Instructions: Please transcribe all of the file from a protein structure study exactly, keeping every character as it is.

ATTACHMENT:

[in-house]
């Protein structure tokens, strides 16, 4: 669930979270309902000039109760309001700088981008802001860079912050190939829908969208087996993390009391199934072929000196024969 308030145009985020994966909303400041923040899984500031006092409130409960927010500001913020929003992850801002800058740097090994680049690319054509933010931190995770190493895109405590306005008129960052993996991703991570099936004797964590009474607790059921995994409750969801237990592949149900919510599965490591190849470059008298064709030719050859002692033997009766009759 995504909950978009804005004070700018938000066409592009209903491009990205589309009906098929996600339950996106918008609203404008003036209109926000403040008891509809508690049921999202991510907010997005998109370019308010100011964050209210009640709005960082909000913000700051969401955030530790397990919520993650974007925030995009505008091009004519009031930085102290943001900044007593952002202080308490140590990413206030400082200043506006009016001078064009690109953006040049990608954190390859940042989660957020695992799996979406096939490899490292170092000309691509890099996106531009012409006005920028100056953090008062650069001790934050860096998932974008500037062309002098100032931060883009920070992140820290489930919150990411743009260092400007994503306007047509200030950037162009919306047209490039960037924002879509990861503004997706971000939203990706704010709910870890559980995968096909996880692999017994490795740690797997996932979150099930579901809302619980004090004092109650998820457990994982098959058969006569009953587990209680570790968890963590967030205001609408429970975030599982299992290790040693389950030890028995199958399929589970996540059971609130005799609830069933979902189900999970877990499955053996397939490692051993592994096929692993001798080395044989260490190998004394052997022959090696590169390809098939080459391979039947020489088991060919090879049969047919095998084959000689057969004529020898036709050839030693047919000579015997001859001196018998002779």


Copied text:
[in-house]
């Protein structure tokens, strides 16, 4: 669930979270309902000039109760309001700088981008802001860079912050190939829908969208087996993390009391199934072929000196024969 308030145009985020994966909303400041923040899984500031006092409130409960927010500001913020929003992850801002800058740097090994680049690319054509933010931190995770190493895109405590306005008129960052993996991703991570099936004797964590009474607790059921995994409750969801237990592949149900919510599965490591190849470059008298064709030719050859002692033997009766009759 995504909950978009804005004070700018938000066409592009209903491009990205589309009906098929996600339950996106918008609203404008003036209109926000403040008891509809508690049921999202991510907010997005998109370019308010100011964050209210009640709005960082909000913000700051969401955030530790397990919520993650974007925030995009505008091009004519009031930085102290943001900044007593952002202080308490140590990413206030400082200043506006009016001078064009690109953006040049990608954190390859940042989660957020695992799996979406096939490899490292170092000309691509890099996106531009012409006005920028100056953090008062650069001790934050860096998932974008500037062309002098100032931060883009920070992140820290489930919150990411743009260092400007994503306007047509200030950037162009919306047209490039960037924002879509990861503004997706971000939203990706704010709910870890559980995968096909996880692999017994490795740690797997996932979150099930579901809302619980004090004092109650998820457990994982098959058969006569009953587990209680570790968890963590967030205001609408429970975030599982299992290790040693389950030890028995199958399929589970996540059971609130005799609830069933979902189900999970877990499955053996397939490692051993592994096929692993001798080395044989260490190998004394052997022959090696590169390809098939080459391979039947020489088991060919090879049969047919095998084959000689057969004529020898036709050839030693047919000579015997001859001196018998002779």